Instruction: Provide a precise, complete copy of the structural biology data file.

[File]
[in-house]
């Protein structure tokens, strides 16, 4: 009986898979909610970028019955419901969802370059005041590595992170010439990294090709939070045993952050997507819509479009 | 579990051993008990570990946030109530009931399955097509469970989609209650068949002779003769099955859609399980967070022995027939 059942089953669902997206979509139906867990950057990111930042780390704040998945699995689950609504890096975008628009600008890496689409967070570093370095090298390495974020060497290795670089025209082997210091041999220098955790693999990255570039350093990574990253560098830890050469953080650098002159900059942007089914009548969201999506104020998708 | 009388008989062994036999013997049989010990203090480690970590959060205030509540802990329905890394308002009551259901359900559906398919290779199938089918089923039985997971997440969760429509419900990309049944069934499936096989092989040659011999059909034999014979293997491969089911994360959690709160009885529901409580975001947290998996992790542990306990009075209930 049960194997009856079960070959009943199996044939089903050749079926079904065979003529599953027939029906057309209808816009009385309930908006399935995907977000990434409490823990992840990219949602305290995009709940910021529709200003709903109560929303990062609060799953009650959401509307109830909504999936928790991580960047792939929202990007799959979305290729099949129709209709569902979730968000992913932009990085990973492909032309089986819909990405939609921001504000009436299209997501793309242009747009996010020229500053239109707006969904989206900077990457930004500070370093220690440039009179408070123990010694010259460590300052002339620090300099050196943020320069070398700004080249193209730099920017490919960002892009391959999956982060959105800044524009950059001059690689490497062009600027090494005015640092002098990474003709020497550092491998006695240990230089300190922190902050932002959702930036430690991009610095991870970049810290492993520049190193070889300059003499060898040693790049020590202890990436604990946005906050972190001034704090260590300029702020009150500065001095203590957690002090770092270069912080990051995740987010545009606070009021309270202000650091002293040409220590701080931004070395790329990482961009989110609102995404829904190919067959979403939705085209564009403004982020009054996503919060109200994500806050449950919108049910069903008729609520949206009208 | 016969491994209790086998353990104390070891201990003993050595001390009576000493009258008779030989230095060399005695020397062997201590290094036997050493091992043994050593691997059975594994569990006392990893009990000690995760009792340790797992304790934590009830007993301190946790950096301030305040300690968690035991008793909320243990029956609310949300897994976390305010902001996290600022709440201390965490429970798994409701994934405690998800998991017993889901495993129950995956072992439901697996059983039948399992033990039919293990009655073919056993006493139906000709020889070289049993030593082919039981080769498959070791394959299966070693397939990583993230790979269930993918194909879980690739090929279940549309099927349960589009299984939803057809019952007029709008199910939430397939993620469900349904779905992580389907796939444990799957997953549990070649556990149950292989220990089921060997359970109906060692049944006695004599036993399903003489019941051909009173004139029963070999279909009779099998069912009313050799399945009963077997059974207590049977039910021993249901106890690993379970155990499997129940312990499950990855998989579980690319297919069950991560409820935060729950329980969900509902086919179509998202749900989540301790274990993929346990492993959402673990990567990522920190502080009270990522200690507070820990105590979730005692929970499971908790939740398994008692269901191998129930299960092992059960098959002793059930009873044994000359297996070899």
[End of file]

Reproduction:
[in-house]
């Protein structure tokens, strides 16, 4: 009986898979909610970028019955419901969802370059005041590595992170010439990294090709939070045993952050997507819509479009 | 579990051993008990570990946030109530009931399955097509469970989609209650068949002779003769099955859609399980967070022995027939 059942089953669902997206979509139906867990950057990111930042780390704040998945699995689950609504890096975008628009600008890496689409967070570093370095090298390495974020060497290795670089025209082997210091041999220098955790693999990255570039350093990574990253560098830890050469953080650098002159900059942007089914009548969201999506104020998708 | 009388008989062994036999013997049989010990203090480690970590959060205030509540802990329905890394308002009551259901359900559906398919290779199938089918089923039985997971997440969760429509419900990309049944069934499936096989092989040659011999059909034999014979293997491969089911994360959690709160009885529901409580975001947290998996992790542990306990009075209930 049960194997009856079960070959009943199996044939089903050749079926079904065979003529599953027939029906057309209808816009009385309930908006399935995907977000990434409490823990992840990219949602305290995009709940910021529709200003709903109560929303990062609060799953009650959401509307109830909504999936928790991580960047792939929202990007799959979305290729099949129709209709569902979730968000992913932009990085990973492909032309089986819909990405939609921001504000009436299209997501793309242009747009996010020229500053239109707006969904989206900077990457930004500070370093220690440039009179408070123990010694010259460590300052002339620090300099050196943020320069070398700004080249193209730099920017490919960002892009391959999956982060959105800044524009950059001059690689490497062009600027090494005015640092002098990474003709020497550092491998006695240990230089300190922190902050932002959702930036430690991009610095991870970049810290492993520049190193070889300059003499060898040693790049020590202890990436604990946005906050972190001034704090260590300029702020009150500065001095203590957690002090770092270069912080990051995740987010545009606070009021309270202000650091002293040409220590701080931004070395790329990482961009989110609102995404829904190919067959979403939705085209564009403004982020009054996503919060109200994500806050449950919108049910069903008729609520949206009208 | 016969491994209790086998353990104390070891201990003993050595001390009576000493009258008779030989230095060399005695020397062997201590290094036997050493091992043994050593691997059975594994569990006392990893009990000690995760009792340790797992304790934590009830007993301190946790950096301030305040300690968690035991008793909320243990029956609310949300897994976390305010902001996290600022709440201390965490429970798994409701994934405690998800998991017993889901495993129950995956072992439901697996059983039948399992033990039919293990009655073919056993006493139906000709020889070289049993030593082919039981080769498959070791394959299966070693397939990583993230790979269930993918194909879980690739090929279940549309099927349960589009299984939803057809019952007029709008199910939430397939993620469900349904779905992580389907796939444990799957997953549990070649556990149950292989220990089921060997359970109906060692049944006695004599036993399903003489019941051909009173004139029963070999279909009779099998069912009313050799399945009963077997059974207590049977039910021993249901106890690993379970155990499997129940312990499950990855998989579980690319297919069950991560409820935060729950329980969900509902086919179509998202749900989540301790274990993929346990492993959402673990990567990522920190502080009270990522200690507070820990105590979730005692929970499971908790939740398994008692269901191998129930299960092992059960098959002793059930009873044994000359297996070899």